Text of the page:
How can I learn immigration law

Immigration, yes, but how?

After the back and forth in the case of constitutional protector Hans-Georg Maa├čen last week, many had hoped that the grand coalition of CDU, CSU and SPD would finally come to rest and do practical work. She does that too. But whether the top politicians at the coalition summit on Monday evening can agree on a common line on immigration is questionable.

The most important questions that need to be answered are: What should a new immigration law look like that attracts urgently needed skilled workers to Germany? And how can it be achieved that asylum seekers who have already been integrated but who have still been rejected still have the prospect of staying? The following is an overview of which models and ideas are in the room.

Lane change

Anyone who unsuccessfully applies for asylum in Germany must leave the country - without exception. The SPD wants to soften this rule and proposes an exception to keep skilled workers in Germany. Anyone who has used the long asylum procedure to find a job, to learn the language and to integrate should be able to stay in Germany even if the application has been rejected.

These people change their "lane" like a car on the autobahn, according to the SPD proposal. Instead of using the "lane" asylum procedure, they obtain the right to stay in Germany via a new immigration law. Vice Chancellor and Finance Minister Olaf Scholz is counting on the "changing lanes" concept being received positively by the population.

"We deport the wrong people, say many citizens of our country, when they see that there are criminals who oppose deportation in a relevant manner and at the same time are colleagues next to them in the workplace who do a great job and from whom they want that they can continue to do so, "said Scholz.

Sought after: The "Blue Card" for foreign skilled workers

The Union vehemently rejects the "lane change". CSU regional group leader Alexander Dobrindt says: "There can be no mix-up between asylum and labor migration, these are different situations. What is clear is that we are not giving the signal to the world that regardless of whether an asylum application is confirmed or rejected, you can definitely stay in Germany ".

Due date regulation

Many critics of the "lane change" fear that such a regulation will create an additional incentive for migration to Germany - even for people who, according to the criteria of asylum legislation, actually have no prospect of a right to stay. That is why a so-called "deadline regulation" is under discussion. It would regulate that only asylum seekers who have come to Germany by a certain deadline and who, like other foreign applicants, meet the criteria of the Immigration Act, may stay. Although this would rule out possible abuse, parts of the Union are also opposed to such a regulation.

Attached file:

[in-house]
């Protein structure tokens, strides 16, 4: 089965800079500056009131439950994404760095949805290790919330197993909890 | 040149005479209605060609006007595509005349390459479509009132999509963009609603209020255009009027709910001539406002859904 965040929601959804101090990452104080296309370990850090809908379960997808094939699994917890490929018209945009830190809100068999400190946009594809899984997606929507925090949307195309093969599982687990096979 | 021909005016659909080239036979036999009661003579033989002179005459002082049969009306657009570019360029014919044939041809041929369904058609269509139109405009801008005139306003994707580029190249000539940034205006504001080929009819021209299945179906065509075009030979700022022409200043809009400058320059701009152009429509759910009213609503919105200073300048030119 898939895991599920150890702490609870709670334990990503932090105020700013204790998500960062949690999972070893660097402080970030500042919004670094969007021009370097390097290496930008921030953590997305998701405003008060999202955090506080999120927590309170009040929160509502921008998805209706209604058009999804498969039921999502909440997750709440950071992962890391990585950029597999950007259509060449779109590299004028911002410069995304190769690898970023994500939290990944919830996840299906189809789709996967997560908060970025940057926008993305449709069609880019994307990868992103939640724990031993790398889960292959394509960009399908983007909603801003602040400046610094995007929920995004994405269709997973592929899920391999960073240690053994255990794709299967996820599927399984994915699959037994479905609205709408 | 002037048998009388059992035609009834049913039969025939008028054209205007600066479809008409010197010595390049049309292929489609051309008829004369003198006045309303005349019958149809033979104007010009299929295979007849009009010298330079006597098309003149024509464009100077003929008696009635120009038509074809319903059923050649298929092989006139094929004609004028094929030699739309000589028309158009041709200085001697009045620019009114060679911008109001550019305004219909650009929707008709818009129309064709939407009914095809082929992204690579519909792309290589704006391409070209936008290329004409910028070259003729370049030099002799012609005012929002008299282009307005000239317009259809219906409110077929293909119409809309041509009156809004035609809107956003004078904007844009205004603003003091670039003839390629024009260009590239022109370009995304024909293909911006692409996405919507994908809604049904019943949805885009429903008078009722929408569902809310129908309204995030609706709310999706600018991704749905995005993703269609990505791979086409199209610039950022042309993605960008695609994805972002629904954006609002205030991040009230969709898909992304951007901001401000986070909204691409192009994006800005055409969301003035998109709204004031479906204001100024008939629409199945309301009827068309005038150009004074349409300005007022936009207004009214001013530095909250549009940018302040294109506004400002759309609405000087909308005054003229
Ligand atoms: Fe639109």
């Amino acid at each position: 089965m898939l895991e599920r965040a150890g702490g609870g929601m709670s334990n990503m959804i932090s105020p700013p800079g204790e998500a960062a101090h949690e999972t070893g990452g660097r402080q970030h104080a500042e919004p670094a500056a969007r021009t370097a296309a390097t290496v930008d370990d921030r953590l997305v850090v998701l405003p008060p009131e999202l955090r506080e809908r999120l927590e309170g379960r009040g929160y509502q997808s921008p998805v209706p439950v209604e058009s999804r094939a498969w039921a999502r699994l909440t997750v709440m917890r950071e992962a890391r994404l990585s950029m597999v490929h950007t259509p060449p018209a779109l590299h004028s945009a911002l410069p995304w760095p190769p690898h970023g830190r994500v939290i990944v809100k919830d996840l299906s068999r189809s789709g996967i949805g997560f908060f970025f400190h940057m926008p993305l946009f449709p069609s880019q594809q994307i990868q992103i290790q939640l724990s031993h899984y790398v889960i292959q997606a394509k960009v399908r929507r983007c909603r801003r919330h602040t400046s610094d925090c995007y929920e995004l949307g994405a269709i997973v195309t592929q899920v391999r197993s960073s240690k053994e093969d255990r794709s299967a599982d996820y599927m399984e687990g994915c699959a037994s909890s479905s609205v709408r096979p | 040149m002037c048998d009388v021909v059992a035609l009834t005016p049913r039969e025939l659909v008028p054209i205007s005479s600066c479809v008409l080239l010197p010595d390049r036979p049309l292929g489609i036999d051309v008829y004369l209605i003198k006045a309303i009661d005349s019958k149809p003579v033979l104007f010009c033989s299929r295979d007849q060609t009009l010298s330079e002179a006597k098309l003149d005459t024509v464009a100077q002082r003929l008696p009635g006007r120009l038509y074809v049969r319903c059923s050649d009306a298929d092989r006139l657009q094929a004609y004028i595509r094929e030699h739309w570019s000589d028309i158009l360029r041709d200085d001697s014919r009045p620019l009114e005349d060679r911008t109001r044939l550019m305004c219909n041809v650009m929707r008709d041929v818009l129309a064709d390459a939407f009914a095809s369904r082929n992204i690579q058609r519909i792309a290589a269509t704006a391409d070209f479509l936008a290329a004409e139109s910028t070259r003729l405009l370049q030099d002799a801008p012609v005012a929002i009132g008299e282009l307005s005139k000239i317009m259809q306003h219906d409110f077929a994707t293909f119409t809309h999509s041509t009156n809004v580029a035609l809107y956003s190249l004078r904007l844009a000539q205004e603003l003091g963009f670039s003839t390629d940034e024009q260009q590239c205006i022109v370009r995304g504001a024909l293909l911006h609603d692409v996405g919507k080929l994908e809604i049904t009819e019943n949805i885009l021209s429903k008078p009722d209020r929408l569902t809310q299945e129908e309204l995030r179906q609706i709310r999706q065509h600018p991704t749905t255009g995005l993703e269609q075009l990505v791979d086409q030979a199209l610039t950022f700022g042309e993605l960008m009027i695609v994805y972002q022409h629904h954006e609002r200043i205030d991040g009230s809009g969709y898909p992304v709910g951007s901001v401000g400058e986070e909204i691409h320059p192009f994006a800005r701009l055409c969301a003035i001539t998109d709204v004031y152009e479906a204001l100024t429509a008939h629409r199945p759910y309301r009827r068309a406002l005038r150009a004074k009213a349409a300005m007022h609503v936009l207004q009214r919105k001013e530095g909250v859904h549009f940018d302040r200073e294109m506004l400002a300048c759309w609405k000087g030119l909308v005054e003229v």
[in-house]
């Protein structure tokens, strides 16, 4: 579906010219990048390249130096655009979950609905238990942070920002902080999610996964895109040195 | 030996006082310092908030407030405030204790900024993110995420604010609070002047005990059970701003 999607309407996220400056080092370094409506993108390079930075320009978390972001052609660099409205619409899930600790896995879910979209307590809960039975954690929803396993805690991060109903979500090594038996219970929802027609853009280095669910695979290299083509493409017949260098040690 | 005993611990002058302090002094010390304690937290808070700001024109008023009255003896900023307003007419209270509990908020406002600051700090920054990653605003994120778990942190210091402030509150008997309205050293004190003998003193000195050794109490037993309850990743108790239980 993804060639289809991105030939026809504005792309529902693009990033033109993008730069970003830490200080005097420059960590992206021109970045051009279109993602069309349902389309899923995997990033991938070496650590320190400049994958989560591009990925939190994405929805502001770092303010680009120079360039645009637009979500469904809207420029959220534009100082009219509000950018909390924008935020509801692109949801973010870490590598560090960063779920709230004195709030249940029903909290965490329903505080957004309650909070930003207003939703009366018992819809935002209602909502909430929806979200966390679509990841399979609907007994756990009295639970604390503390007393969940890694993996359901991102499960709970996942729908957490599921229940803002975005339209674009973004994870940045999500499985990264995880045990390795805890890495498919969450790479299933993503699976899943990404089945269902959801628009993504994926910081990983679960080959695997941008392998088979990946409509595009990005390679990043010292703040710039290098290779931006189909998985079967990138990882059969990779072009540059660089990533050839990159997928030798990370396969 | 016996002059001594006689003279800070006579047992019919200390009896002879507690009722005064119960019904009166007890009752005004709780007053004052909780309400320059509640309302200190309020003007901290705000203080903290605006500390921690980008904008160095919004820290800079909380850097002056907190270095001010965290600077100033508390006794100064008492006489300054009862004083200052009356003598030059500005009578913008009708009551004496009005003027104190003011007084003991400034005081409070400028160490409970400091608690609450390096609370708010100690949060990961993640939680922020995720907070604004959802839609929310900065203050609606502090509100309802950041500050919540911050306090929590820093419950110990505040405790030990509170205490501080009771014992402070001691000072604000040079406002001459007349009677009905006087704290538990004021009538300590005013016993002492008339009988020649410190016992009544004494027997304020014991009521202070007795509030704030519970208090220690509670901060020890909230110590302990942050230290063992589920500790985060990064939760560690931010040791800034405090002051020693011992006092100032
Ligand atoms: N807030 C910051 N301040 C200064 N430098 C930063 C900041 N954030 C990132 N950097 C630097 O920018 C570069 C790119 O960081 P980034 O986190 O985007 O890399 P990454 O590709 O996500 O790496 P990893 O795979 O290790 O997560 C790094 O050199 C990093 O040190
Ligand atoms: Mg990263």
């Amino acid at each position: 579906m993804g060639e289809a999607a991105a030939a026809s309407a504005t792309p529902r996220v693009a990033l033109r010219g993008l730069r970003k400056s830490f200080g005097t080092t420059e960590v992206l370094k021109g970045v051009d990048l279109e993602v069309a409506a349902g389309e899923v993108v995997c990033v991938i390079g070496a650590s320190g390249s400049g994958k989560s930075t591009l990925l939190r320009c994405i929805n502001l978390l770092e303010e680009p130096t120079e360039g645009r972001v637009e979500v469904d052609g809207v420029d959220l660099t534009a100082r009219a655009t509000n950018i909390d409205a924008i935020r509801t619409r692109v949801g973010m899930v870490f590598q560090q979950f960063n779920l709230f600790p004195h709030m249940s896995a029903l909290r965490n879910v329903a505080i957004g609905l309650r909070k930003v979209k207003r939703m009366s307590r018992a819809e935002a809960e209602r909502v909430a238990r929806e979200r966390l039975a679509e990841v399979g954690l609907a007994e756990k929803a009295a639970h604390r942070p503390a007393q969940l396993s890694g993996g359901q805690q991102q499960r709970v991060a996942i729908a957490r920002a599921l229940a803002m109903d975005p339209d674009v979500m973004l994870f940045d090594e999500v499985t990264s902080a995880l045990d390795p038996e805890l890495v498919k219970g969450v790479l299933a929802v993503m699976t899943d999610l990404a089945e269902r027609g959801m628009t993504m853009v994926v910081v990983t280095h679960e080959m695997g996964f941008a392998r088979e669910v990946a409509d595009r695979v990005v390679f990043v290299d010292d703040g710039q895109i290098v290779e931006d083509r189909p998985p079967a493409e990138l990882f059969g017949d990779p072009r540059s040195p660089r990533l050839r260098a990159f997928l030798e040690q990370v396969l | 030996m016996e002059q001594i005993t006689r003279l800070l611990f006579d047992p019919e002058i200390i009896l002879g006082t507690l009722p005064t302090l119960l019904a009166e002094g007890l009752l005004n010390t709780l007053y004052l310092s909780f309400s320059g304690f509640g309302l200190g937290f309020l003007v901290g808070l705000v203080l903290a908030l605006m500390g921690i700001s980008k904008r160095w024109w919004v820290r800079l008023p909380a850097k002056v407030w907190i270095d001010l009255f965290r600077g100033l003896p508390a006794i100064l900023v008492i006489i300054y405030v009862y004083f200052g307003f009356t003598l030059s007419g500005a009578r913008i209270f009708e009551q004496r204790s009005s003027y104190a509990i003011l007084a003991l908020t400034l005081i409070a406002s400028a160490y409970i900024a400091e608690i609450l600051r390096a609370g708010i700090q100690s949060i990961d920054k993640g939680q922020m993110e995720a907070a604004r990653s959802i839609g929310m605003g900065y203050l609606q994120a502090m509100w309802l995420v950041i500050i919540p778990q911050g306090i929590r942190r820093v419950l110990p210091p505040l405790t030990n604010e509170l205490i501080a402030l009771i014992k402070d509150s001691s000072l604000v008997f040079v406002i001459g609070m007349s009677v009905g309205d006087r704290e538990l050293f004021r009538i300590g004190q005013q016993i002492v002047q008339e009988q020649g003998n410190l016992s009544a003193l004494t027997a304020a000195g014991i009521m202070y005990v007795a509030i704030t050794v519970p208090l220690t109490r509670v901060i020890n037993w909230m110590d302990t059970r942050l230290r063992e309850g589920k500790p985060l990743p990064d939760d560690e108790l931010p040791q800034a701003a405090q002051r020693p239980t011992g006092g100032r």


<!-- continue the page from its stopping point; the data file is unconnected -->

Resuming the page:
Recruiting skilled workers

The SPD and the Union agree on one central point: the potential of refugees as skilled workers must be used. Now it's about the design. Horst Seehofer is committed to specifically recruiting skilled workers from abroad - without having to "change lanes" and regulate the deadline. In a key issues paper that Seehofer has drawn up together with the Ministry of Economic Affairs and Labor, it is intended that recruiting should be primarily aimed at people who have completed vocational training that is recognized in Germany. In addition, these applicants must provide evidence of other criteria, such as language skills, but also a specific job offer. So that this is realistic in practice, entry for the purpose of job search should be made easier.

Point system

Model Canada: The North American country was already on everyone's lips in the 2017 federal election campaign when it came to a new immigration law. Canada selects its migrants with a point system - something similar has been in discussion for a long time for Germany. In this model, immigrants could meet certain criteria and thus collect points in order to obtain a visa of a certain type. In this way, the immigration of skilled workers can be controlled according to needs, say proponents. However, the Union rejects such a system. The Canada model is not up for debate at the coalition summit.